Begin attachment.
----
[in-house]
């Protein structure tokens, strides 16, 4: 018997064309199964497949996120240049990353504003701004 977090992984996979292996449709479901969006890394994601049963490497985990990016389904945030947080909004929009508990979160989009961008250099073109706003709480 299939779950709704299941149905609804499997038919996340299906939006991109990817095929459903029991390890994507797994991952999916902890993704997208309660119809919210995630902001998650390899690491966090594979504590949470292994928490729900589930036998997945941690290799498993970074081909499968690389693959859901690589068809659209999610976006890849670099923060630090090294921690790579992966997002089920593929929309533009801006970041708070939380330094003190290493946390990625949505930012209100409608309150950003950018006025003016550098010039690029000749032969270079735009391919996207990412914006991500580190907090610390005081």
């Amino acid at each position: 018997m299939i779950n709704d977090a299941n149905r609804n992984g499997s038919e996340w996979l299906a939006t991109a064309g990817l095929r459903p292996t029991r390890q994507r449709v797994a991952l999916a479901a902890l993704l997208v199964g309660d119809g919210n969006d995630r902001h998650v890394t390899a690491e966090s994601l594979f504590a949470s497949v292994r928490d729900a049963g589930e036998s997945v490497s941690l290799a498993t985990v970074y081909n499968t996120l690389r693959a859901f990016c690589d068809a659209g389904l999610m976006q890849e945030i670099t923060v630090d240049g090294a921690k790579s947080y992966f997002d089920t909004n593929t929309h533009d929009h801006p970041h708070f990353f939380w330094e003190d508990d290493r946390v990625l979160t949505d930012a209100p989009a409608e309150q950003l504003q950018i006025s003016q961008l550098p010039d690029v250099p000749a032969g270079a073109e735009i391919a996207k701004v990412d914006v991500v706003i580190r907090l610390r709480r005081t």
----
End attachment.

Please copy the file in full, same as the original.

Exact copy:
[in-house]
């Protein structure tokens, strides 16, 4: 018997064309199964497949996120240049990353504003701004 977090992984996979292996449709479901969006890394994601049963490497985990990016389904945030947080909004929009508990979160989009961008250099073109706003709480 299939779950709704299941149905609804499997038919996340299906939006991109990817095929459903029991390890994507797994991952999916902890993704997208309660119809919210995630902001998650390899690491966090594979504590949470292994928490729900589930036998997945941690290799498993970074081909499968690389693959859901690589068809659209999610976006890849670099923060630090090294921690790579992966997002089920593929929309533009801006970041708070939380330094003190290493946390990625949505930012209100409608309150950003950018006025003016550098010039690029000749032969270079735009391919996207990412914006991500580190907090610390005081």
């Amino acid at each position: 018997m299939i779950n709704d977090a299941n149905r609804n992984g499997s038919e996340w996979l299906a939006t991109a064309g990817l095929r459903p292996t029991r390890q994507r449709v797994a991952l999916a479901a902890l993704l997208v199964g309660d119809g919210n969006d995630r902001h998650v890394t390899a690491e966090s994601l594979f504590a949470s497949v292994r928490d729900a049963g589930e036998s997945v490497s941690l290799a498993t985990v970074y081909n499968t996120l690389r693959a859901f990016c690589d068809a659209g389904l999610m976006q890849e945030i670099t923060v630090d240049g090294a921690k790579s947080y992966f997002d089920t909004n593929t929309h533009d929009h801006p970041h708070f990353f939380w330094e003190d508990d290493r946390v990625l979160t949505d930012a209100p989009a409608e309150q950003l504003q950018i006025s003016q961008l550098p010039d690029v250099p000749a032969g270079a073109e735009i391919a996207k701004v990412d914006v991500v706003i580190r907090l610390r709480r005081t």